Grant Awarded to Aid in Neuropathic Pain Following Spinal Cord Injury Research

Jacob McPherson, Ph.D., assistant professor in Florida International University’s Biomedical Engineering Department, received an Interdisciplinary Rehabilitation Engineering Research Career Development grant through the Eunice Kennedy Shriver National Institute of Child Health and Human Development of the National Institutes of Health (NIH). The grant is entitled “Spinal stimulation for neuropathic pain,” and will aid his research that focuses on individuals with neuropathic pain following spinal cord injury.

Jacob McPherson, Ph.D.

Neuropathic pain resulting from spinal cord injury (SCI) impacts up to 80% of individuals with SCI. Physical disabilities are made worse by SCI-related neuropathic pain, which limits or even prevents participation in physical therapy and reduces overall activity level. In addition to the psychosocial burden this places on individuals, the consequences of limited physical activity for the SCI population are severe. Pressure ulcers, cardiovascular decline, and metabolic changes are all leading causes of morbidity post-SCI that arise from limited activity. Unfortunately, therapies for SCI-related pain rarely afford satisfactory relief, and often rely heavily on opioids.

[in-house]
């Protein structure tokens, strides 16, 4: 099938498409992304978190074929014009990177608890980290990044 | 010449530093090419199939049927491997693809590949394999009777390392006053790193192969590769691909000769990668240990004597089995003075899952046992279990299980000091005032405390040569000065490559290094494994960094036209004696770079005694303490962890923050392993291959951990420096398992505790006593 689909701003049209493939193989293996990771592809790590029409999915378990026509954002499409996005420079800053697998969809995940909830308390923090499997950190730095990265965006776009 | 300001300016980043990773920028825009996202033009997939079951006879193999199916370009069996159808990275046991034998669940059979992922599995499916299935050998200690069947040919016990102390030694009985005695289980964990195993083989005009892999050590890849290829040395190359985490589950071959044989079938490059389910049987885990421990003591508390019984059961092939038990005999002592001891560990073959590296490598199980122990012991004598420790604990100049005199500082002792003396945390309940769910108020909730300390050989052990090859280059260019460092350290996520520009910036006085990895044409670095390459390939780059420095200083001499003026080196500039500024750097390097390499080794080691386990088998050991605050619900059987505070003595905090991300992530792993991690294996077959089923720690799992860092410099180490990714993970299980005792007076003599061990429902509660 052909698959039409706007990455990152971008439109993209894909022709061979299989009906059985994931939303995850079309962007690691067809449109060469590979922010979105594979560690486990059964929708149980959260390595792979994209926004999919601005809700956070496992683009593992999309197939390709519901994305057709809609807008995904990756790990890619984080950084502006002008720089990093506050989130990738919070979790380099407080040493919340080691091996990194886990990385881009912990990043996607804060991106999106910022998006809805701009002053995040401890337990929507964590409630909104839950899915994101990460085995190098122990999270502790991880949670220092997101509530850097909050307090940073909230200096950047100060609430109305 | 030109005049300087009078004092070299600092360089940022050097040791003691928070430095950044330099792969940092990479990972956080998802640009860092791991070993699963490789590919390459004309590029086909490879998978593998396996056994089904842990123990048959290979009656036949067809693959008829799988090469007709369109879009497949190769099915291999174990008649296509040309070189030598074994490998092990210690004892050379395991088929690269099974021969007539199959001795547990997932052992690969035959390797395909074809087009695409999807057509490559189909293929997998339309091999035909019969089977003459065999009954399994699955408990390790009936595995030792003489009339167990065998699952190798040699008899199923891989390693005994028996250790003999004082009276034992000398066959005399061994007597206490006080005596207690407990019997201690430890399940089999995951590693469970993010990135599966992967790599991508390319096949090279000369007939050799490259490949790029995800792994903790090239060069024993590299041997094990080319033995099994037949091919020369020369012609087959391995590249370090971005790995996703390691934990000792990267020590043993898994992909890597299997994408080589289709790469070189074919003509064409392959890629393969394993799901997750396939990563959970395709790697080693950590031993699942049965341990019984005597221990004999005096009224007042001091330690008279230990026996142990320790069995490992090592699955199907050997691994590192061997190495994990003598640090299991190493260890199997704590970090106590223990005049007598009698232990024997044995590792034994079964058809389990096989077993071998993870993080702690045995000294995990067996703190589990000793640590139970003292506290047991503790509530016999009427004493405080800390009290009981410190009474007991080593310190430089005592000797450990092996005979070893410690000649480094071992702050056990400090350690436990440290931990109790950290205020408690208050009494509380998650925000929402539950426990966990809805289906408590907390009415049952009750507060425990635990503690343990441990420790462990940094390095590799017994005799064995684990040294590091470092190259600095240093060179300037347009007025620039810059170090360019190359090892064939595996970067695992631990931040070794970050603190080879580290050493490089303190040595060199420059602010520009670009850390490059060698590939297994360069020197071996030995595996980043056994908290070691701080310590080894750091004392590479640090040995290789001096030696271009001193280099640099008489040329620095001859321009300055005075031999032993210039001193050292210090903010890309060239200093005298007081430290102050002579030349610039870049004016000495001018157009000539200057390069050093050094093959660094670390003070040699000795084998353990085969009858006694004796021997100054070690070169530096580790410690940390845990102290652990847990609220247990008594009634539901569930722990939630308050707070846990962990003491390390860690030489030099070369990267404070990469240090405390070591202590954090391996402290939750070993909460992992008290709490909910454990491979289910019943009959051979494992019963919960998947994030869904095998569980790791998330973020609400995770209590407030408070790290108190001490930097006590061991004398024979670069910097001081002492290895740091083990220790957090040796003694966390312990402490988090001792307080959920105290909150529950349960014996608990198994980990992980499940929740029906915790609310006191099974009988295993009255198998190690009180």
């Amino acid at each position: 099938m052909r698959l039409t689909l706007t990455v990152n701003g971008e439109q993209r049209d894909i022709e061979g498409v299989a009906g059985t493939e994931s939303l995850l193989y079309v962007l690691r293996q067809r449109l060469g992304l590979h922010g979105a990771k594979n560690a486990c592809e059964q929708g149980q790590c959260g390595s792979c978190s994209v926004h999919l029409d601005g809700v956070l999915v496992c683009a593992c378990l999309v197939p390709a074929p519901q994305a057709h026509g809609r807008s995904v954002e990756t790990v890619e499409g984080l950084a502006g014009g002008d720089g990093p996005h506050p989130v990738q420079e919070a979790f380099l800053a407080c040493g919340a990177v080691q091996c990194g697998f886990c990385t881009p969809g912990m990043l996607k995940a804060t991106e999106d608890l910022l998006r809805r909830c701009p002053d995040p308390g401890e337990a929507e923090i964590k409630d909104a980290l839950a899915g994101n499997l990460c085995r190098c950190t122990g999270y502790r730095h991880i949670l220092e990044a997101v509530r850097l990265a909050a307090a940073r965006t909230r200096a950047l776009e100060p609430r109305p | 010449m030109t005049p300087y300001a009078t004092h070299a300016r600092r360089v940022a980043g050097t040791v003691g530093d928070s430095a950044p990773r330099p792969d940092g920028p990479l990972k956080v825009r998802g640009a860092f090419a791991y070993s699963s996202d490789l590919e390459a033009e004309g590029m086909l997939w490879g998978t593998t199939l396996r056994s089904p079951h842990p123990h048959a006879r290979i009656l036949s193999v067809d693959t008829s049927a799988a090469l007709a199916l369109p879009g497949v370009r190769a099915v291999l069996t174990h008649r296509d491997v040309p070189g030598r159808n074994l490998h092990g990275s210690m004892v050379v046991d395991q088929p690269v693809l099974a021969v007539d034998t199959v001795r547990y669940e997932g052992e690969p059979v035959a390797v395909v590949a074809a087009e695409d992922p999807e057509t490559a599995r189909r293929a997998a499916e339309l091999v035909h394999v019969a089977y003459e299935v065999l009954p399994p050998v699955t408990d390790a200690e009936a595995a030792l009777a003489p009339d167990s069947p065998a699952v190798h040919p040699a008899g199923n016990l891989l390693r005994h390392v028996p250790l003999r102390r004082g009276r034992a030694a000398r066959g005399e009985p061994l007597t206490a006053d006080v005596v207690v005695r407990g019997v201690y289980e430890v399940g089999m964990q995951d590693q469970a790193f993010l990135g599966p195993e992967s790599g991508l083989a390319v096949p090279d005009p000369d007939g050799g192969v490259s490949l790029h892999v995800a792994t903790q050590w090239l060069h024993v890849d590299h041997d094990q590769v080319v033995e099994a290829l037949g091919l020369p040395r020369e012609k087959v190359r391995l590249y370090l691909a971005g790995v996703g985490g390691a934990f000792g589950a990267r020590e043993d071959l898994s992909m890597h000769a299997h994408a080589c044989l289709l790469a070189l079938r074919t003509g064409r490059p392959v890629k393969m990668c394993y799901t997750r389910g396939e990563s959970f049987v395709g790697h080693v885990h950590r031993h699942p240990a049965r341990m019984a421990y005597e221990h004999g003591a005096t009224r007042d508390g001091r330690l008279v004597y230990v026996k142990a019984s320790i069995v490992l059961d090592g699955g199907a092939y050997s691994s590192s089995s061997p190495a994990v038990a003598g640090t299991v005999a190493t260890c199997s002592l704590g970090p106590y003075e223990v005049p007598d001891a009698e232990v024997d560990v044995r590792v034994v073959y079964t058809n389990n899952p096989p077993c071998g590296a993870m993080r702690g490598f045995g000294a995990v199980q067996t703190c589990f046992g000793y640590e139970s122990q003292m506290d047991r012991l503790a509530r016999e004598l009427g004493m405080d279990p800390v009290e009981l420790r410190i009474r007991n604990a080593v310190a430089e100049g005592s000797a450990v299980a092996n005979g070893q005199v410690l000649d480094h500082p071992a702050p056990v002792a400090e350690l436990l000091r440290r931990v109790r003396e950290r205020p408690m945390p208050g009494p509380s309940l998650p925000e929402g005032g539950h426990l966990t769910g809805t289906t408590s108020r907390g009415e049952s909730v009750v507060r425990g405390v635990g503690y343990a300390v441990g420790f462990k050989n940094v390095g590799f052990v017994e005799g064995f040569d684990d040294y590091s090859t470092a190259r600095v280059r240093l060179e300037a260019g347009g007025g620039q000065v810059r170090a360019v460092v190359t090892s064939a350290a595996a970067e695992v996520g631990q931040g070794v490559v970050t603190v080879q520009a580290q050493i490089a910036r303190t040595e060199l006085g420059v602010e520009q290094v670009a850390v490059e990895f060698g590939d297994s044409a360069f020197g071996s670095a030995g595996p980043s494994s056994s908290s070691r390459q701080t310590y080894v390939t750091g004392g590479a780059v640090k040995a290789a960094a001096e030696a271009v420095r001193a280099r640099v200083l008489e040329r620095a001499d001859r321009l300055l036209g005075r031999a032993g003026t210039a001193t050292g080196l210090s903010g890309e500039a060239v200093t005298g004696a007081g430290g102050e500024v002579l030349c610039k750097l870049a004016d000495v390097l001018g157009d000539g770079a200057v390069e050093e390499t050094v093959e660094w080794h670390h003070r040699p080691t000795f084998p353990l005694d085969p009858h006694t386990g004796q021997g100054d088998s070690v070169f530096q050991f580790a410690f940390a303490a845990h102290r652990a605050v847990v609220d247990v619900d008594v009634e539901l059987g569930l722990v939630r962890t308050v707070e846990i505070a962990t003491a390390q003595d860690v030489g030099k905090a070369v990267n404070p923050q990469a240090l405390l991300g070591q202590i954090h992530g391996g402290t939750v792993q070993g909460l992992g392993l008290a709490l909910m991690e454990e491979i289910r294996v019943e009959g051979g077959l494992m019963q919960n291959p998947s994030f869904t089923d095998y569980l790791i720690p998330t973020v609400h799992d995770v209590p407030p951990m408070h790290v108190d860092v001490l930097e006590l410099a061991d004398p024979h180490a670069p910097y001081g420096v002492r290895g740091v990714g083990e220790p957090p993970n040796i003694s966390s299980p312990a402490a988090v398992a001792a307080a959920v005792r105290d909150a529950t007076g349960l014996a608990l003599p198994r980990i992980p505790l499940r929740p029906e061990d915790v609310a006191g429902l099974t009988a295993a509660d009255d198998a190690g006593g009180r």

Excessive activation of neurons that process pain-related sensory information is a key component of SCI-related neuropathic pain, even when no painful stimuli are present. For example, in some people simply the touch of clothing against the skin can evoke sensations of burning or pins and needles. Electrical stimulation of the spinal cord is a promising new approach for relief, but the efficacy of current stimulators is limited and the beneficial effects tend to diminish rapidly once stimulation is removed. McPherson and his research team hypothesize that it may be possible to reduce the excessive neural activity that drives SCI-related neuropathic pain by using a novel neural-computer interface to precisely regulate the timing of this activity, effectively ‘retraining’ the nervous system to become less responsive to the false triggers.

By receiving the grant, McPherson and his research will benefit from research funds, salary support, scientific/professional develop mentorship, and clinical training. Dr. McPherson’s research and professional development mentors are Dr. Ranu Jung, PhD, Interim Dean of the College of Engineering and Computing and Wallace H. Coulter Eminent Scholars Chair of Biomedical Engineering at FIU, and Dr. Monica Perez, PT, PhD, Associate Professor of Neurological Surgery at the University of Miami Miller School of Medicine.

Comments are closed.